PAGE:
First impressions are important, especially during the recruiting process. New hires use their first few days on the job to decide whether they’ll stay with your organization for the long haul.
That’s why a quality onboarding program is so pivotal. How can you make sure your program meets employee needs and promotes retention? Start by adopting these five best practices:
1. Use Candidate Personas to Guide Your Process
Many organizations develop candidate personas to help them recruit the right talent, but few realize these personas have wider applications beyond hiring. For example, candidate personas can be used to construct customized onboarding processes that are more likely to meet new hires’ needs.
For example, say you made a hire based on the persona of a candidate who is self-motivated, innovative, and interested in process development. The corresponding onboarding process should take this into account, perhaps by focusing on how the employee can bring new ideas to the right people and how those ideas can be implemented. This way, the new hire sees the company is meeting their needs, and they are prepared to hit the ground running.
2. Incorporate Culture
While culture is often associated with perks and benefits, those elements are only a small portion of the equation. Company culture is directly connected to how work is accomplished and the values that your organization holds. It is important that new hires get a clear picture of your company’s culture and how they can fit in and thrive. This ensures a strong alignment between the new hire and the culture, making turnover less likely.
There are a number of ways that organizations can bring culture into the onboarding process. Here are just a few examples:
- Create an elevator pitch for your company that outlines organizational values and employee relations. Deliver this during the onboarding process.
- Include an extensive office tour as part of the onboarding process. This well help new hires start to feel more comfortable moving around the space. Don’t forget to point out the bathrooms and break rooms!
- Introduce new hires to coworkers and managers so that they can start building relationships right away.
- Get the new hire involved in department and company meetings as soon as possible. Be sure to invite the employee to share their ideas, as this will show the new hire you already view them as a skilled contributor.
3. Create a Survival Guide
No matter how hard you try, it’s going to be difficult to see your organization from an outsider’s point of view. Instead of trying to guess what your new hire is thinking, communicate with them directly. As new hires get acclimated, ask them to describe the things they wish they knew before they started at your company. Collect this information into a handy survival guide that can be shared with each further new hire.
Get long-term employees involved, too. Ask them to share tips on company culture, etiquette, unspoken rules, and other not-so-obvious aspects of life at your company.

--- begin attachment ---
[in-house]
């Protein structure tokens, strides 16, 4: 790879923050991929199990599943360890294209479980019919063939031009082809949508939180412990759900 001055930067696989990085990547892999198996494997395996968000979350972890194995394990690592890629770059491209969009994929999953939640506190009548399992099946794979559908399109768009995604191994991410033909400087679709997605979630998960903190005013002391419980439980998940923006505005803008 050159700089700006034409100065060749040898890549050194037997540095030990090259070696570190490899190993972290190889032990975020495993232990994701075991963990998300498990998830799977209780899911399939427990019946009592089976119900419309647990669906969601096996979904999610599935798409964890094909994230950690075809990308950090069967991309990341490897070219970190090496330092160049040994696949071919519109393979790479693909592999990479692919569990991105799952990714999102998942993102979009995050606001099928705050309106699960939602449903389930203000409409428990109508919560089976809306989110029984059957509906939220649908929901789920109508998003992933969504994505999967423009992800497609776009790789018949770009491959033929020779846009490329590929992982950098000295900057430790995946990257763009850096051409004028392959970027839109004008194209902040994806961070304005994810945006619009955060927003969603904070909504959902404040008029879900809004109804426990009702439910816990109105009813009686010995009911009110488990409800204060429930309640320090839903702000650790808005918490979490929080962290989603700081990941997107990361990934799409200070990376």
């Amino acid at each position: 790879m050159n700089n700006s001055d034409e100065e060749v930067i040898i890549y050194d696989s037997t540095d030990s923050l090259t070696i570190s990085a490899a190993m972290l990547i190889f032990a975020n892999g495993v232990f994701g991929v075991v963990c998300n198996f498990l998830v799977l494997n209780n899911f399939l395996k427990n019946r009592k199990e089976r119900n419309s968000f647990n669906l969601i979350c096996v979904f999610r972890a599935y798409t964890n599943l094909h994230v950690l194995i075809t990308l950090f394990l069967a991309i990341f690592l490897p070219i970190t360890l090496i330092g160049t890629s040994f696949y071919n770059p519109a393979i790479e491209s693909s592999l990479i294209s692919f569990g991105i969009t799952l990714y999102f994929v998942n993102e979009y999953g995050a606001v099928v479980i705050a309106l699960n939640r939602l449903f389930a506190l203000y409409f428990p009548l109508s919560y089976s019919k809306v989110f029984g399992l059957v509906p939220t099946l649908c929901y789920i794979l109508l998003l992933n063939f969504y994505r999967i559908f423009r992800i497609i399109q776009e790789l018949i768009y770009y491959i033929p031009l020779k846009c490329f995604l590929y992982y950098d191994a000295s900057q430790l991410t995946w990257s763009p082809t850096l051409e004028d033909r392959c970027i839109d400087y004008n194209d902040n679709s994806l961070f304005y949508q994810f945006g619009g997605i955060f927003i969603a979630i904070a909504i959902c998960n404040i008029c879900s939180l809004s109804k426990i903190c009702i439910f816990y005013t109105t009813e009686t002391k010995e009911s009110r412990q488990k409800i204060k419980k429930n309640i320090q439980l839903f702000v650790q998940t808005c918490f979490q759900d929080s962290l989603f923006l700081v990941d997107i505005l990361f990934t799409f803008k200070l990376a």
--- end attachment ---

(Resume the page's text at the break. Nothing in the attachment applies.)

The new employee survival guide should be updated continuously as each new hire joins the company, so it’s best to maintain the document digitally. Be sure the survival guide’s tone aligns with the company’s brand, and share it with new hires before their first day, so they have time to study it.
If possible, you may also want to include pictures and contact info for colleagues and managers featured in the guide. That way, new hires will know where they can turn for help when they need it.
4. Go Paperless
The digital age has made many company processes greener, more efficient, and more responsive, and onboarding is no different.
A paperless onboarding process fosters better communication between new hires and employers before they start. New hires can also get paperwork out of the way before their first day on the job, which creates a more seamless and strategic onboarding experience.
Begin your paperless transition by digitizing guidelines, the aforementioned survival guide, and your compliance paperwork. That way, your new hire can access the information immediately, rather than waiting for their first day in the office. Invite the new hire to your company intranet and chat tools before the first day so they can begin interacting with colleagues.
5. Plan for Each Day
Chances are you already have a plan for the new hire’s first day — but the onboarding process extends beyond that. You have to plan for the new hire’s entire acclimation period.
For example, you probably have expectations for how productive your new hire should be after a few weeks on the job. Have you clearly communicated these expectations with the employee?
Draft a day-by-day plan to keep yourself and your new hire on track to meet expectations. Clearly identify goals and key performance indicators for which the new hire will be responsible, and build in one-on-one meetings between the employee and manager so that they can touch base on progress, challenges, successes, etc.
If your onboarding program is only a few days long, consider the benefits of expanding. Employees gain full proficiency 34 percent faster when their organizations have longer onboarding programs. This is because a longer onboarding program helps new hires understand what they need to do and gives them the resources they need to do it.
Onboarding is the first step in introducing your organization to a new hire, and how you approach this introduction can have wide-reaching consequences for good and ill. Be sure to follow the best practices outlined above in order to get new hires off to a good start.
A version of this article originally appeared on the ClearCompany blog.
Sara Pollock is head of the marketing department at ClearCompany.